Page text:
Speech or Language Impairments (page 2)

By — Pearson Allyn Bacon Prentice Hall
Updated on Jul 20, 2010

Causes of Speech or Language Impairments

In most cases, specific causes of speech and language disorders are unknown. Some children have severe language delays during early childhood development, but reasons for the delay are unknown. Voice disorders can be caused by growths, infections, or trauma to the larynx (structure containing the vocal cords); infections of the tonsils, adenoid glands, or sinuses; or physical disorders such as cleft palate, in which the upper part of the oral cavity is split (Moore & Hicks, 1994). The cause of stuttering is presently unknown (Conture, 1989; Owens, Metz, & Haas, 2003).

Issues in Identification and Assessment of Communication Disorders

Parents are usually the first to identify a potential speech or language problem, when, for example, their 2-year-old has not begun to develop language. Primary school teachers may be the first to refer a child for a speech and language evaluation when they notice problems with speech or language. Frequently administered tests include articulation tests, auditory discrimination tests, language development tests, vocabulary tests, and language samples taken from a variety of social contexts.

Classroom Adaptations for Students with Speech or Language Impairments

It is important to provide an open, accepting classroom environment to promote acceptance, decrease anxiety, and minimize opportunities for ridicule.

Adapt the Physical Environment

Place students with communication disorders near the front of the room for easier listening. This will also enable easier access if they need help or if you have devised a special cueing system with them for responding orally in class. The following In the Classroom feature provides a checklist for considerations for adaptations in the physical environment.

Adapt Materials

Allow students to use any technology that may help them with their disability area. For example, perhaps they can prerecord aniticpated responses on audiotapes, videotapes, or computers, and then play that recording for the class.

Use Alternative or Augmentative Communication. Adaptive communication methods are referred to as Alternative and Augmentative Communication (AAC) techniques. AAC symbols and techniques fall into two broad categories—aided and unaided. Aided communication involves the use of some external device, such as simple handmade materials, a picture board, or more sophisticated computer-assisted devices. Unaided communication does not involve any apparatus other than the individual’s own body. Examples include manual signing, making physical gestures, miming, pointing, and moving the eyes (Lloyd, Fuller, & Arvidson, 1997).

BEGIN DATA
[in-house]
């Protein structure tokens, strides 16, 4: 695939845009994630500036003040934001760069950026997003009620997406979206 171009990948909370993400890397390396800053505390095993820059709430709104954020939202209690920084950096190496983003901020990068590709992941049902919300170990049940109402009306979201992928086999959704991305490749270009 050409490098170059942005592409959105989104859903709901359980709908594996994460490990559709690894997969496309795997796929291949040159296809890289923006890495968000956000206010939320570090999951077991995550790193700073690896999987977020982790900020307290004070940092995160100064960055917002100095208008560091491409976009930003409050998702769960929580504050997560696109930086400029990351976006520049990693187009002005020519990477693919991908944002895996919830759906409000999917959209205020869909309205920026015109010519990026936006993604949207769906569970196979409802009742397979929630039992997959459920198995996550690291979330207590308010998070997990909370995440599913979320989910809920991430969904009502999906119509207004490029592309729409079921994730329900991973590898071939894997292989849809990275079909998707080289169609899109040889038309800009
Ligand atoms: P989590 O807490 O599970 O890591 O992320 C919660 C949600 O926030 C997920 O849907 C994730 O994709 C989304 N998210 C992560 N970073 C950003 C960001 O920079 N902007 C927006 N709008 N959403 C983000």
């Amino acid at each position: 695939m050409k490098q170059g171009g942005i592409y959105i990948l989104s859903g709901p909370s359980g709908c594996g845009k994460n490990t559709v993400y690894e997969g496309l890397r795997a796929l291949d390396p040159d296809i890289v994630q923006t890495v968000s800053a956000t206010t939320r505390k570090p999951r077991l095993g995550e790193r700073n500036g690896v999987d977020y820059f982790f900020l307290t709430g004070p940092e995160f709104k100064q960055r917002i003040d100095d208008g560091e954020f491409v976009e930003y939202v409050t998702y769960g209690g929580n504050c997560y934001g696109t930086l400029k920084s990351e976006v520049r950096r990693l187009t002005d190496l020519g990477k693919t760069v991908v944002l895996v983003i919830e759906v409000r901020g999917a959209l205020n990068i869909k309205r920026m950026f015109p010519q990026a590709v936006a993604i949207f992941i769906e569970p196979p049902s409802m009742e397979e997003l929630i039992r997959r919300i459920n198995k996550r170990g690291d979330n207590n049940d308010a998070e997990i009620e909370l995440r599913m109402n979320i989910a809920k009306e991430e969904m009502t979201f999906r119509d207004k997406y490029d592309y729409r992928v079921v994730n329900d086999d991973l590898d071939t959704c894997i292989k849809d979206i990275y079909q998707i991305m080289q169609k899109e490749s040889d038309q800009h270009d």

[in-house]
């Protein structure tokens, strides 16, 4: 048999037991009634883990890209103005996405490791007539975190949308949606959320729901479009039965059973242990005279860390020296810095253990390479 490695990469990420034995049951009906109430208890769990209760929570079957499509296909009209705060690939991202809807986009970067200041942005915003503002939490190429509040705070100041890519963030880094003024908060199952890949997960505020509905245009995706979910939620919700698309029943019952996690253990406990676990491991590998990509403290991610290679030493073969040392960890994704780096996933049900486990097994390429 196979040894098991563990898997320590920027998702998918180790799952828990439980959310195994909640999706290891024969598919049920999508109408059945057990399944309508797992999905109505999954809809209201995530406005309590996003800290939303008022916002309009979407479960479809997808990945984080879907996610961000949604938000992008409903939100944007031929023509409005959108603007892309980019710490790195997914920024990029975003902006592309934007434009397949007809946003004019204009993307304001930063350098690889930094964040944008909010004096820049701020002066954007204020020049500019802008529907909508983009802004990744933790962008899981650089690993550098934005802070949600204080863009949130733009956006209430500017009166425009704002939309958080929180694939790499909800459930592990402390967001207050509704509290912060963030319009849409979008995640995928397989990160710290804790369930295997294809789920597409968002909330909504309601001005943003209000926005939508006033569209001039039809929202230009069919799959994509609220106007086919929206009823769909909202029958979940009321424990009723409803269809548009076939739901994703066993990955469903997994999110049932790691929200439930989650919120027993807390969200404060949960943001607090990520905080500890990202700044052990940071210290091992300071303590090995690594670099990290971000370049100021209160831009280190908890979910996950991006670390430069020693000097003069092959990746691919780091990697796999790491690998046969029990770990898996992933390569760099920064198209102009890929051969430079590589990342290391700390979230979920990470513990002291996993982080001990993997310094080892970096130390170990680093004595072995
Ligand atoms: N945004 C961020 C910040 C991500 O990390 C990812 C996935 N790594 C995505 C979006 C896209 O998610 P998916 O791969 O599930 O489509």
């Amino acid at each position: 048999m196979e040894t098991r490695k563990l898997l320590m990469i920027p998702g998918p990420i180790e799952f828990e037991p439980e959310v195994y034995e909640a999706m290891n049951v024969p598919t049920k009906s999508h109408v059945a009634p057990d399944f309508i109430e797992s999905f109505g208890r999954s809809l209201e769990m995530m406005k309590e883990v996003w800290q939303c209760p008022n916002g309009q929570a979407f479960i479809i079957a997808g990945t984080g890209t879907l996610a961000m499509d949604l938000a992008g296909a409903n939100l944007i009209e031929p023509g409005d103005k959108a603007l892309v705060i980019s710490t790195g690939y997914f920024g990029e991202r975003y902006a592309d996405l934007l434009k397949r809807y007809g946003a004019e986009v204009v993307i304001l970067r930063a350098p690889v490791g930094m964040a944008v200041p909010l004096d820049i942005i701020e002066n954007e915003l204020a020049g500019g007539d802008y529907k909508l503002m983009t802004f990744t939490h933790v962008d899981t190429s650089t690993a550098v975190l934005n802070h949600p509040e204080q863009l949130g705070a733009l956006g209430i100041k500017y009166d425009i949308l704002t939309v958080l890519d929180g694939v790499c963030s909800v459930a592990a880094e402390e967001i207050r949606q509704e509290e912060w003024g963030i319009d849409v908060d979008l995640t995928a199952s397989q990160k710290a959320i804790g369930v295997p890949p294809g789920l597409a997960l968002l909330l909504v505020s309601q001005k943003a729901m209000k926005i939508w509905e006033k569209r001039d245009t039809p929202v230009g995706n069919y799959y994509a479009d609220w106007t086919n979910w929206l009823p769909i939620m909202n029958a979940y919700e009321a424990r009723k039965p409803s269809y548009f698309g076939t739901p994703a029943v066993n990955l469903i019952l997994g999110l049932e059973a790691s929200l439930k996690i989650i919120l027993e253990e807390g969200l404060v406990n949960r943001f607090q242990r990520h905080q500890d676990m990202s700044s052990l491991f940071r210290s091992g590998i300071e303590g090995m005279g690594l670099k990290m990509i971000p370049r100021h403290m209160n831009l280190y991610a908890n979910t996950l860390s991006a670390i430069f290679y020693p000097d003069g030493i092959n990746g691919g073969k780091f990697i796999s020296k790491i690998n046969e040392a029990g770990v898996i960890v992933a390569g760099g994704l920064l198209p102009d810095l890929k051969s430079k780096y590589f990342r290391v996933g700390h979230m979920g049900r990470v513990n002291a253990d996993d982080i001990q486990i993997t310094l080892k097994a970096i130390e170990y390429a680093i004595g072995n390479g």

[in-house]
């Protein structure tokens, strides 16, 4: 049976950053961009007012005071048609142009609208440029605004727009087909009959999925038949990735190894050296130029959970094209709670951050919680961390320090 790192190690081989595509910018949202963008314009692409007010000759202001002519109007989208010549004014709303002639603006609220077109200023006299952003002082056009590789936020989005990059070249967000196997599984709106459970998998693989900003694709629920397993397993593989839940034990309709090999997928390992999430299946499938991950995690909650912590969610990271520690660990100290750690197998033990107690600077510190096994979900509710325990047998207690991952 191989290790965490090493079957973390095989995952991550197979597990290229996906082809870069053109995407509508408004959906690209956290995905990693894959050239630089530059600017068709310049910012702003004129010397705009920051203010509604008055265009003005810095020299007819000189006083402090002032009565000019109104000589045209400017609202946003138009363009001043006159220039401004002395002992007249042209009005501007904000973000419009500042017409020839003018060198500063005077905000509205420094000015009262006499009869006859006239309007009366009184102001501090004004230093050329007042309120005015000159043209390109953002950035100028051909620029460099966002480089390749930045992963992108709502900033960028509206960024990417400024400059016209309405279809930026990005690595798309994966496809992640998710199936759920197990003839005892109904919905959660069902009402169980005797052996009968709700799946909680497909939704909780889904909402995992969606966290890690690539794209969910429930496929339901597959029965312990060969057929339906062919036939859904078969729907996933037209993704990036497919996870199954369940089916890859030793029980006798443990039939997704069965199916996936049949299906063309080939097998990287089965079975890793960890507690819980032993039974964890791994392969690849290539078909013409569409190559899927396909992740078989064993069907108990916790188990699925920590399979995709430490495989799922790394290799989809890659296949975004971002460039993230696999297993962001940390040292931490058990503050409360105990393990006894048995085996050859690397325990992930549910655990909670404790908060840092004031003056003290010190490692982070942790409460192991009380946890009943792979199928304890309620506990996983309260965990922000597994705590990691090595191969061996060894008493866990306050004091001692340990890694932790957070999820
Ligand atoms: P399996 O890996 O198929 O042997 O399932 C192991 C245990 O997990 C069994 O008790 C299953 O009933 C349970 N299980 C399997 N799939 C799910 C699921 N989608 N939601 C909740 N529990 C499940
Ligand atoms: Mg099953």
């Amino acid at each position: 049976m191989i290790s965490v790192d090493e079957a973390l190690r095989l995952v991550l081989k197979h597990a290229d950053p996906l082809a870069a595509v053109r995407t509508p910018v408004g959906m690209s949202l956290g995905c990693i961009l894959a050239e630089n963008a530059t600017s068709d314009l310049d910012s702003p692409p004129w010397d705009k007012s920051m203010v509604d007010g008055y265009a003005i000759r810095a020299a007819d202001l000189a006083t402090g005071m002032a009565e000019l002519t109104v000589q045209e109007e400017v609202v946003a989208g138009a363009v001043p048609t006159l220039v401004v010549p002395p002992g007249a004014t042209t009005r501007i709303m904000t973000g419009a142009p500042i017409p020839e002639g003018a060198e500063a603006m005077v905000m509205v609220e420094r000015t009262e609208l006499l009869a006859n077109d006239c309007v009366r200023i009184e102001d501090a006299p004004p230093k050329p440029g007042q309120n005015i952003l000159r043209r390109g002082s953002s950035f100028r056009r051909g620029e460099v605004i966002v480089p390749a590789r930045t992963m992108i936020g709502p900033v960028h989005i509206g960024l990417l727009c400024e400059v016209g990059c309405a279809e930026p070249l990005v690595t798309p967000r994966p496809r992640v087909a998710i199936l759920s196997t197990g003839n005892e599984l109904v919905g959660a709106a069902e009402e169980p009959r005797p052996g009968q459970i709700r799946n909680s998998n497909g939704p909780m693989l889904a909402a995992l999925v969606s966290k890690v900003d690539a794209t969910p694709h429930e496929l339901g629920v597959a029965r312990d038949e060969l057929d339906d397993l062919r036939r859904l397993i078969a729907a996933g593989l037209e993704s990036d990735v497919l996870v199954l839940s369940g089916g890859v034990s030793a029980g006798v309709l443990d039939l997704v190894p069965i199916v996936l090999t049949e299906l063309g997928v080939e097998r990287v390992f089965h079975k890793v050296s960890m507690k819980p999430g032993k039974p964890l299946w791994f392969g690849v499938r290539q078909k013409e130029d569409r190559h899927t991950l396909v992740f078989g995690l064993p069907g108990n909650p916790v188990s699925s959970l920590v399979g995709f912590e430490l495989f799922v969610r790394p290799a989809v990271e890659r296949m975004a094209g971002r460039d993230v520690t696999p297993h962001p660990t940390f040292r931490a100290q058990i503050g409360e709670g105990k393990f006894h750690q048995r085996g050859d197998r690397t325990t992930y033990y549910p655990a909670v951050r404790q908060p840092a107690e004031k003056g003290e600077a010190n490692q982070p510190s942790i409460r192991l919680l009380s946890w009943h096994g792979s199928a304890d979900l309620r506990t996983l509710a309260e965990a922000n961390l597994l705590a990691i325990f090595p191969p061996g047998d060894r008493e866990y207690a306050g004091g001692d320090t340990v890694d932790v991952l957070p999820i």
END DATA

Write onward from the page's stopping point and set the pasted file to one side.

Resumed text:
Alternative communication techniques involve the use of communication boards to assist communication. Communication boards contain pictures or words of commonly asked questions and responses to questions. When asking or responding to questions, students can point to the picture that communicates what they mean. Pointing devices that attach to the head can be used for students who have difficulty pointing with their hands or fingers. When the AAC user is unable to point, a communication partner can help identify the correct symbol. Some commercially available boards, such as the Touch Talker or LightTalker available from the Prentke Romich Company, produce speech output when the corresponding symbol or picture is touched (Lloyd, Fuller, & Arvidson, 1997).

More recent advances in technology have also incorporated the use of synthesized speech sounds when using some alternative communication devices. Students can type information into computers, and computers will produce the speech output for them using a variety of tones.

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